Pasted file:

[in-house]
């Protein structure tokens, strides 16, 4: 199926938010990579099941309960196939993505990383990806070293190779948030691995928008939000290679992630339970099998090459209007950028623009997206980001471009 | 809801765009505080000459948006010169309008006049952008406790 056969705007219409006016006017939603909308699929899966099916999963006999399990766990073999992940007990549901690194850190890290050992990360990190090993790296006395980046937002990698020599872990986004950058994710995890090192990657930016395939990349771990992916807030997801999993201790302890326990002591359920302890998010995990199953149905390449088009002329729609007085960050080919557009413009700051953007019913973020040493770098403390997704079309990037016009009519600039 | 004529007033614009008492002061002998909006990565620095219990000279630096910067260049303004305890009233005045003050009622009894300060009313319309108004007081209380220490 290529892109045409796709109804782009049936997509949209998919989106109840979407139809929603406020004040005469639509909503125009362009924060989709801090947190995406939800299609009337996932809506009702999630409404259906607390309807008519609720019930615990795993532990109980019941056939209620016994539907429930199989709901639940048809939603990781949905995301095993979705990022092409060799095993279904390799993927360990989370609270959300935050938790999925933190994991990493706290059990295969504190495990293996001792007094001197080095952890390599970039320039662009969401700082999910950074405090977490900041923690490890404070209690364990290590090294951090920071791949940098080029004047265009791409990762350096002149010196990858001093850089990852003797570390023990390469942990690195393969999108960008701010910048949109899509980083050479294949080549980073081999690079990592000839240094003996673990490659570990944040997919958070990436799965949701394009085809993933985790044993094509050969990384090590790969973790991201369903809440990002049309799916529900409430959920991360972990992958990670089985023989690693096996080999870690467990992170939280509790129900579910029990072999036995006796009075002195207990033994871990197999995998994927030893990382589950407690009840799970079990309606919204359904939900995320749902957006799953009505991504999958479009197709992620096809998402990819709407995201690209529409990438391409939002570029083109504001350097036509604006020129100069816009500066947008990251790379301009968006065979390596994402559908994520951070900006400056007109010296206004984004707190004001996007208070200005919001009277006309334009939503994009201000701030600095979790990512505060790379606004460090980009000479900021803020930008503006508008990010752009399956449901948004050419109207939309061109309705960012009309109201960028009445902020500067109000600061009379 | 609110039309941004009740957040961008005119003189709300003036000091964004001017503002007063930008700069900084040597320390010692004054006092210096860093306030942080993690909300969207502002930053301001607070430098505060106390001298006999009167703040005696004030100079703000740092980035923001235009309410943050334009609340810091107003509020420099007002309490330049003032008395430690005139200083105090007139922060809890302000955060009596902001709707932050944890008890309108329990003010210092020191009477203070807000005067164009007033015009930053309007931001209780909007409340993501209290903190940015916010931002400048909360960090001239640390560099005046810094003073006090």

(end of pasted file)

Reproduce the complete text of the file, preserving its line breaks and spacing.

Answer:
[in-house]
């Protein structure tokens, strides 16, 4: 199926938010990579099941309960196939993505990383990806070293190779948030691995928008939000290679992630339970099998090459209007950028623009997206980001471009 | 809801765009505080000459948006010169309008006049952008406790 056969705007219409006016006017939603909308699929899966099916999963006999399990766990073999992940007990549901690194850190890290050992990360990190090993790296006395980046937002990698020599872990986004950058994710995890090192990657930016395939990349771990992916807030997801999993201790302890326990002591359920302890998010995990199953149905390449088009002329729609007085960050080919557009413009700051953007019913973020040493770098403390997704079309990037016009009519600039 | 004529007033614009008492002061002998909006990565620095219990000279630096910067260049303004305890009233005045003050009622009894300060009313319309108004007081209380220490 290529892109045409796709109804782009049936997509949209998919989106109840979407139809929603406020004040005469639509909503125009362009924060989709801090947190995406939800299609009337996932809506009702999630409404259906607390309807008519609720019930615990795993532990109980019941056939209620016994539907429930199989709901639940048809939603990781949905995301095993979705990022092409060799095993279904390799993927360990989370609270959300935050938790999925933190994991990493706290059990295969504190495990293996001792007094001197080095952890390599970039320039662009969401700082999910950074405090977490900041923690490890404070209690364990290590090294951090920071791949940098080029004047265009791409990762350096002149010196990858001093850089990852003797570390023990390469942990690195393969999108960008701010910048949109899509980083050479294949080549980073081999690079990592000839240094003996673990490659570990944040997919958070990436799965949701394009085809993933985790044993094509050969990384090590790969973790991201369903809440990002049309799916529900409430959920991360972990992958990670089985023989690693096996080999870690467990992170939280509790129900579910029990072999036995006796009075002195207990033994871990197999995998994927030893990382589950407690009840799970079990309606919204359904939900995320749902957006799953009505991504999958479009197709992620096809998402990819709407995201690209529409990438391409939002570029083109504001350097036509604006020129100069816009500066947008990251790379301009968006065979390596994402559908994520951070900006400056007109010296206004984004707190004001996007208070200005919001009277006309334009939503994009201000701030600095979790990512505060790379606004460090980009000479900021803020930008503006508008990010752009399956449901948004050419109207939309061109309705960012009309109201960028009445902020500067109000600061009379 | 609110039309941004009740957040961008005119003189709300003036000091964004001017503002007063930008700069900084040597320390010692004054006092210096860093306030942080993690909300969207502002930053301001607070430098505060106390001298006999009167703040005696004030100079703000740092980035923001235009309410943050334009609340810091107003509020420099007002309490330049003032008395430690005139200083105090007139922060809890302000955060009596902001709707932050944890008890309108329990003010210092020191009477203070807000005067164009007033015009930053309007931001209780909007409340993501209290903190940015916010931002400048909360960090001239640390560099005046810094003073006090």